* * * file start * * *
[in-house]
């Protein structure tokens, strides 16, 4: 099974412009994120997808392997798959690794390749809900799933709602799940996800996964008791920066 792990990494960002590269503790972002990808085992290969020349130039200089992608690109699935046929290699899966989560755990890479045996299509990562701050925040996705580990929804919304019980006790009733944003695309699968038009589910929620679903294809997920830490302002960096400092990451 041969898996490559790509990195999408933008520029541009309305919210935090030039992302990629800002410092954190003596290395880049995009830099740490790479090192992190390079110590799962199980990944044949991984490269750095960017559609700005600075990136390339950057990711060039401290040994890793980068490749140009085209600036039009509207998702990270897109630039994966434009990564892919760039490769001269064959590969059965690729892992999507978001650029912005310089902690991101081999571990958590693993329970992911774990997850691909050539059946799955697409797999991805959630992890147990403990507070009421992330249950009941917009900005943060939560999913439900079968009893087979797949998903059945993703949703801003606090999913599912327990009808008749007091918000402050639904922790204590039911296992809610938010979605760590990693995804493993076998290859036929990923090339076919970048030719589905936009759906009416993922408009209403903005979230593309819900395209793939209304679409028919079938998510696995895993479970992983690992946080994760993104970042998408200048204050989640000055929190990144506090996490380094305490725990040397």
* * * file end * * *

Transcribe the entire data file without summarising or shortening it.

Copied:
[in-house]
């Protein structure tokens, strides 16, 4: 099974412009994120997808392997798959690794390749809900799933709602799940996800996964008791920066 792990990494960002590269503790972002990808085992290969020349130039200089992608690109699935046929290699899966989560755990890479045996299509990562701050925040996705580990929804919304019980006790009733944003695309699968038009589910929620679903294809997920830490302002960096400092990451 041969898996490559790509990195999408933008520029541009309305919210935090030039992302990629800002410092954190003596290395880049995009830099740490790479090192992190390079110590799962199980990944044949991984490269750095960017559609700005600075990136390339950057990711060039401290040994890793980068490749140009085209600036039009509207998702990270897109630039994966434009990564892919760039490769001269064959590969059965690729892992999507978001650029912005310089902690991101081999571990958590693993329970992911774990997850691909050539059946799955697409797999991805959630992890147990403990507070009421992330249950009941917009900005943060939560999913439900079968009893087979797949998903059945993703949703801003606090999913599912327990009808008749007091918000402050639904922790204590039911296992809610938010979605760590990693995804493993076998290859036929990923090339076919970048030719589905936009759906009416993922408009209403903005979230593309819900395209793939209304679409028919079938998510696995895993479970992983690992946080994760993104970042998408200048204050989640000055929190990144506090996490380094305490725990040397």